The reason that there have been these suggestions has been down not to worsening affordability in Dublin, but to a lack of availability. The capital is growing by perhaps 10,000 households a year, meaning that 100,000 new homes are needed in Dublin over the course of the 2010s. Halfway through the decade, fewer than 10,000 of those have been built.

Q3 2015 Intro Least Most

As stated in this commentary a year ago, you do not tackle a shortage of supply in housing by increasing the supply of credit and thus create even more demand. The analogy used last year was of responding to a fire: do you call the fire brigade? Or do you throw more fuel on in the hope that a bigger fire might catch the fire brigade's attention?

To increase the supply of homes in and around the capital and Ireland's other cities, we need to understand why, when demand exceeds supply, the value of a home does not exceed the cost. Again, as stated before in this commentary, this is likely to be a consequence of "cost-blind" regulations — none of the significant range of new regulations imposed on building in the last ten years have ever been analysed in terms of how they affect the 'break-even' rent. Minimum standards are not paid for by the developers, they are paid for by the occupants, and thus they need to reflect real incomes in the economy currently.

Q3 2015 Intro Prices Up 18%

Discuss This Article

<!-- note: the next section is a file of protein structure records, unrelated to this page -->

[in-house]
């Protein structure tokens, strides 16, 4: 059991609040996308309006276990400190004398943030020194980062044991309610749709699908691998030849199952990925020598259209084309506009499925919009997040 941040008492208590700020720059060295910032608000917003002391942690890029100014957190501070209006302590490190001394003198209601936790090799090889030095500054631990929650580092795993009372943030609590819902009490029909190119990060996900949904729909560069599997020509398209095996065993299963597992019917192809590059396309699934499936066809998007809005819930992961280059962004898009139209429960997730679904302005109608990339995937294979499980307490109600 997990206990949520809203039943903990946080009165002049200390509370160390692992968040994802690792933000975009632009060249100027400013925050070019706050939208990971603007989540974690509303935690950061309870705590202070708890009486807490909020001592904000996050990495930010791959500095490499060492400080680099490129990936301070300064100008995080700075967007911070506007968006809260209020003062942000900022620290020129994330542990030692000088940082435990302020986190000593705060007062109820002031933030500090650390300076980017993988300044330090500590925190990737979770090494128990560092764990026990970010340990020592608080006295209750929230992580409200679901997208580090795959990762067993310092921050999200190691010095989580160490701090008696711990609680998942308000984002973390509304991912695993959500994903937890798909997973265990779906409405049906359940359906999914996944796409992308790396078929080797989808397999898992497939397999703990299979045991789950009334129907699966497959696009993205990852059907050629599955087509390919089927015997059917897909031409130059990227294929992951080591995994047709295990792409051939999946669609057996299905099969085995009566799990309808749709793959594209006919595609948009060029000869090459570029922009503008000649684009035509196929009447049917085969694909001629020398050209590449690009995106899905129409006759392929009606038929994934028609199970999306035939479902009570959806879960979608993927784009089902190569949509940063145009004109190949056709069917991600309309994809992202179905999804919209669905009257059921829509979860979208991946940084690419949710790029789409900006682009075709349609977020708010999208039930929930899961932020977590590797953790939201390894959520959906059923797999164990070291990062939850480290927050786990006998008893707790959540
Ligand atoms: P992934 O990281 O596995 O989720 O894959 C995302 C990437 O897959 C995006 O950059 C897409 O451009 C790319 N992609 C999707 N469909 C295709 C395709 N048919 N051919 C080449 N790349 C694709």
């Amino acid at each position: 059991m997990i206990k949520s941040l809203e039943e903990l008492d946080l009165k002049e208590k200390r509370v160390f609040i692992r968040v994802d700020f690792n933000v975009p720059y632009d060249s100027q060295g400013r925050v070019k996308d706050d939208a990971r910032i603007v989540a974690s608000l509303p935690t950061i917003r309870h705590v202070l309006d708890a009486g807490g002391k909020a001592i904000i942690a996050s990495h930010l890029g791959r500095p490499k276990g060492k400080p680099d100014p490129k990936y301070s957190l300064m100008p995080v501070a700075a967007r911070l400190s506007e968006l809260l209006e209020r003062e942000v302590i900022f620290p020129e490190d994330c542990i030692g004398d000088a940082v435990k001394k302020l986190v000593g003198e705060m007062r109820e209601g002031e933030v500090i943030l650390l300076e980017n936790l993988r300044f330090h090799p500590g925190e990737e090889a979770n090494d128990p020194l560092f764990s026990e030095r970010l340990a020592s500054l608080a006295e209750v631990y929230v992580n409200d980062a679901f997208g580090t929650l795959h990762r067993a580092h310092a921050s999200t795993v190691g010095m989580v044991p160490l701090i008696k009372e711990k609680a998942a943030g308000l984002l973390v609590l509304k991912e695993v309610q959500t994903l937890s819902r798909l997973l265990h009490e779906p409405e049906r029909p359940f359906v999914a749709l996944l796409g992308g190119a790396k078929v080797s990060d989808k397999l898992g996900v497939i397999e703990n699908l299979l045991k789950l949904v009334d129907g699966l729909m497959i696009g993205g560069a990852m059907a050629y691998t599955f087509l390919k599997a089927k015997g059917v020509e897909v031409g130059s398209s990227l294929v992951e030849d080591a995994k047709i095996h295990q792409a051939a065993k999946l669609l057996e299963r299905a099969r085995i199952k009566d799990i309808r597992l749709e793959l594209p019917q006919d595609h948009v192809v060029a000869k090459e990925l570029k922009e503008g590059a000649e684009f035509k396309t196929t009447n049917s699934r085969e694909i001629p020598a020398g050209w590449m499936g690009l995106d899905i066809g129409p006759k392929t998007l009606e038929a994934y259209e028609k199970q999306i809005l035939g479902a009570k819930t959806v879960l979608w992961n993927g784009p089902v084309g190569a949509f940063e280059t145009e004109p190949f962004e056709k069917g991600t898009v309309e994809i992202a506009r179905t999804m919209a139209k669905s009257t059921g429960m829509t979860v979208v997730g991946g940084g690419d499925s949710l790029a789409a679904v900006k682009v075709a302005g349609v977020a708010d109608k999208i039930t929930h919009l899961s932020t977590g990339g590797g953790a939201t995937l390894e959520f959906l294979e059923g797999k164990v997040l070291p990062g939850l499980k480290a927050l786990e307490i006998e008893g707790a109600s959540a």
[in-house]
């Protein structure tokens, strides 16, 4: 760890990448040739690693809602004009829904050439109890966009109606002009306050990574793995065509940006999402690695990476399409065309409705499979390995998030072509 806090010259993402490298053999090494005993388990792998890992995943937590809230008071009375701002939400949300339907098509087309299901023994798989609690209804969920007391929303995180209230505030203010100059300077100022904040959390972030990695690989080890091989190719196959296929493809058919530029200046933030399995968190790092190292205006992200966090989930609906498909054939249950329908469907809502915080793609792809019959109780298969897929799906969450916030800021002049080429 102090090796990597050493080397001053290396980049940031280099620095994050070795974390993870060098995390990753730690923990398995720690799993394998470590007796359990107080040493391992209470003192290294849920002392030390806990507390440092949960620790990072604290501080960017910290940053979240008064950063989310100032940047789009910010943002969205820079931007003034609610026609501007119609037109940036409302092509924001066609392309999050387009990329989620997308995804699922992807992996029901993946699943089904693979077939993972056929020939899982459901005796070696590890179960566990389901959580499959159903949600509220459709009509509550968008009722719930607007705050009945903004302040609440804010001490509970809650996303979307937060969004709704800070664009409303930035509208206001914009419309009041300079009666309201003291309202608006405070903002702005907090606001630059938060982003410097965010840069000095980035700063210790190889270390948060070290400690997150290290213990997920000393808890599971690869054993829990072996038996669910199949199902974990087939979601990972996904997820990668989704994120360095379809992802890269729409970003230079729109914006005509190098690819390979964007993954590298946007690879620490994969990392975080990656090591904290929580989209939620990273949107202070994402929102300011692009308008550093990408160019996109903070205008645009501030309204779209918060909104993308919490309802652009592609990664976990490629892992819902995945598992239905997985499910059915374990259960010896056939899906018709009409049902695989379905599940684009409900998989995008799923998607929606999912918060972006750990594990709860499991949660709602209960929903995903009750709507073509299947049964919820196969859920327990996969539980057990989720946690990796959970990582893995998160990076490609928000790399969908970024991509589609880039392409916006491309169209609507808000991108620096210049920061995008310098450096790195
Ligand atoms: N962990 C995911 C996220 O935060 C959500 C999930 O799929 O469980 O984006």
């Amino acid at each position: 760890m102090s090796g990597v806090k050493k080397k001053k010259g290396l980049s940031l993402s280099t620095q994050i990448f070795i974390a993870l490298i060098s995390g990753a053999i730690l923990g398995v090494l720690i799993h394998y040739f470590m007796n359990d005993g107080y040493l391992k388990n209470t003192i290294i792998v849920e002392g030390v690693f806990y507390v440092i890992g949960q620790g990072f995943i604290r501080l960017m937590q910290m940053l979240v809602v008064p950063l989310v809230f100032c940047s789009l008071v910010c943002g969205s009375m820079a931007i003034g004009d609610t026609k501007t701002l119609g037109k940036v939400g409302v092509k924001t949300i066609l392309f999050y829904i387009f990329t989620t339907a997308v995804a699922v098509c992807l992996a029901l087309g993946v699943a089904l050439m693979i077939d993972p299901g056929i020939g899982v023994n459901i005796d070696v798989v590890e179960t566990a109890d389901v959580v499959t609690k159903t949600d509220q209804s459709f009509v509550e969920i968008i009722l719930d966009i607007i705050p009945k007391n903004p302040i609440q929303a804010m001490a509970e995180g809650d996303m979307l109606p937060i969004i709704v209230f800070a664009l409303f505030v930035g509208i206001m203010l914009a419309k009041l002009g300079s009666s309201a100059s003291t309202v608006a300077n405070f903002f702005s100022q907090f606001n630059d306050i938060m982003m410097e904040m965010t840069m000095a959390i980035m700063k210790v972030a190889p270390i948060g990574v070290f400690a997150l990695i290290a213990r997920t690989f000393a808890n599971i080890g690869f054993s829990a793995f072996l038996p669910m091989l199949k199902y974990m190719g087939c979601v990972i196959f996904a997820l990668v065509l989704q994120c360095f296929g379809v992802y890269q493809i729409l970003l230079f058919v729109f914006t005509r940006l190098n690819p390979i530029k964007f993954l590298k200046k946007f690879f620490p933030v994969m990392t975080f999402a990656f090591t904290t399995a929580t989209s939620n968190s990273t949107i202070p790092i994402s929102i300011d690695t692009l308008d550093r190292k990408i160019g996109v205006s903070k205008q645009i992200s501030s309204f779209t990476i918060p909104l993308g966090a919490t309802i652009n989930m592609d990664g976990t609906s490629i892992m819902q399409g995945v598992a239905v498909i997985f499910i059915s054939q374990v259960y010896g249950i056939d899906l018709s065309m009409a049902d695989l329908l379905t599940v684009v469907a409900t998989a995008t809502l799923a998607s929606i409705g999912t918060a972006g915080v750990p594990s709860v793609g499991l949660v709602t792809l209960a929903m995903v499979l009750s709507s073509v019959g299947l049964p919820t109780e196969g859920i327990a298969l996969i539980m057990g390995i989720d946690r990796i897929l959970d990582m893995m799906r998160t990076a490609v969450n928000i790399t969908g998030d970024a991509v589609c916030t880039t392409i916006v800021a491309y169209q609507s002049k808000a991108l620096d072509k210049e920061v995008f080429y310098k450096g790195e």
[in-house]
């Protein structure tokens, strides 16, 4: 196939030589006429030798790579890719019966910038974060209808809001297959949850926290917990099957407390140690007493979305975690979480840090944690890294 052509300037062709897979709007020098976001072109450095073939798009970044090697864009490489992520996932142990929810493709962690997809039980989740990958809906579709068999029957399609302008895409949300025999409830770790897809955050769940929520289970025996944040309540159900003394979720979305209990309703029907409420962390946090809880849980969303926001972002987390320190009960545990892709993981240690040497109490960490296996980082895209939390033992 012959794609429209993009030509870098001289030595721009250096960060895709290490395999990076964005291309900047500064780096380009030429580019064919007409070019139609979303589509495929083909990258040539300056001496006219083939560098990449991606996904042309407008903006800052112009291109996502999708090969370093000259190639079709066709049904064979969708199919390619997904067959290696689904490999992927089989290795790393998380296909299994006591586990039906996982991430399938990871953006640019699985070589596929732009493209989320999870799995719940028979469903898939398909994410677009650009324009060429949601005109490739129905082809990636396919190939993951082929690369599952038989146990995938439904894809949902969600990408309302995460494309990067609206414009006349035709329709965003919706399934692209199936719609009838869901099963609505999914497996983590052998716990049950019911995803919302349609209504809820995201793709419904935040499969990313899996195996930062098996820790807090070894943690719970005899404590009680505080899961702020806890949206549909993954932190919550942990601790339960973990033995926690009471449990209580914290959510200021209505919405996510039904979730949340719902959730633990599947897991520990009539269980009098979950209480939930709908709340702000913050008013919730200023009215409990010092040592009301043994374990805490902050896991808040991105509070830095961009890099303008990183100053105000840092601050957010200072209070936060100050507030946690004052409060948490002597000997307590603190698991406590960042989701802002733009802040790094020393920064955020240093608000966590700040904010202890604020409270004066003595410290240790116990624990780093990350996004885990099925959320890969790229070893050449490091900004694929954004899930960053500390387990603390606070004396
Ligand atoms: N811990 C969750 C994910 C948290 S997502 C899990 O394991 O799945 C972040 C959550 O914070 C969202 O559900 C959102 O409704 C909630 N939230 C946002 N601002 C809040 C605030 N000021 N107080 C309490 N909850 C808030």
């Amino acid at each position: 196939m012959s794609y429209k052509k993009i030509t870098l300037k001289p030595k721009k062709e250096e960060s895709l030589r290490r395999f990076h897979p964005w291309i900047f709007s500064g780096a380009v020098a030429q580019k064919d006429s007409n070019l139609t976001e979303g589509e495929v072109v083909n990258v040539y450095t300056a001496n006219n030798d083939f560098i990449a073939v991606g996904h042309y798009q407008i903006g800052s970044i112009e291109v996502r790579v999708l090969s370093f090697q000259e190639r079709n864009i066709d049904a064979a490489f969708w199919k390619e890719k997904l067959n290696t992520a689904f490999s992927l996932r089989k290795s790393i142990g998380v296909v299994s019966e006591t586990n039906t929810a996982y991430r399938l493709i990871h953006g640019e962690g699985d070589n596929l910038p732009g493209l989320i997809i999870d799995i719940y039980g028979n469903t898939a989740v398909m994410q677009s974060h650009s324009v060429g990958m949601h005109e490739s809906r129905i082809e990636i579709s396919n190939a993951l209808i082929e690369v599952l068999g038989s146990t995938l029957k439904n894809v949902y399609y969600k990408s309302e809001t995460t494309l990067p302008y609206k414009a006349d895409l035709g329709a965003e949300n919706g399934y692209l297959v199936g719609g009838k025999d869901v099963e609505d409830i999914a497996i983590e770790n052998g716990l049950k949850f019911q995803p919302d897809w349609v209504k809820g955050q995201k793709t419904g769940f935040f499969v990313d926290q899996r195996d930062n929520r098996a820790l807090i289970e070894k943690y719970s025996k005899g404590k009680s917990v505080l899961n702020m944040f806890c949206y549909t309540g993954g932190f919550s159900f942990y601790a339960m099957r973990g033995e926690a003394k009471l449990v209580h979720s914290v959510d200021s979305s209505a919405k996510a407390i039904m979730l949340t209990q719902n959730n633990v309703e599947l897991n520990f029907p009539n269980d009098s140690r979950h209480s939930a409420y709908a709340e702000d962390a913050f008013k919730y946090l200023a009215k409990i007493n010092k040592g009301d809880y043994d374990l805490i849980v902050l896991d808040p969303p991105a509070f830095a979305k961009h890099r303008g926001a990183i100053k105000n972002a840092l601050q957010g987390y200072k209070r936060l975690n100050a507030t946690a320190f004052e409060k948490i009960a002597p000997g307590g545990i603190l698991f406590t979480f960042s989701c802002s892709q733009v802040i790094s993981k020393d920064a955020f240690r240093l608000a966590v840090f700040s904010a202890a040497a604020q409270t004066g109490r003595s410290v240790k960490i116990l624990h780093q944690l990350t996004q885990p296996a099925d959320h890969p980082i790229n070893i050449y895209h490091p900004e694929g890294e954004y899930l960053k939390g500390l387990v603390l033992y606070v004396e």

• Re: The Daft House Price Report Q3 2015

    Posted By: kneejerkpolicies Date: Tuesday October 6, 2015 @07:26AM

    Maintaining a 20% deposit rule for non first time buyers while rents are rising just makes the rich richer i.e. REIT's and cash rich buyers.
    Fair enough having some macroprudential polices to kerb Dublin prices rising unsustainably fast, but these rules are missing the mark. First time home buyers need some protection but what about a family that needs to upgrade their home if they had more kids etc?

    • Reply to this message
  • Re: The Daft House Price Report Q3 2015

    Posted By: Anonymous Poster Date: Tuesday October 6, 2015 @10:20AM

    Crazy the real victims of the bubble who bought apartments at the peak and now can't sell them are stuck paying ridiculous rents for their increasing family and have to save a 20% deposit all at the same time. They will be renting for the rest of their lives if this policy remains

    • Reply to this message
  • Re: The Daft House Price Report Q3 2015

    Posted By: Daniel Sutt Date: Tuesday October 6, 2015 @12:59PM

    Or they can live in their apartments

    • Reply to this message
  • Re: The Daft House Price Report Q3 2015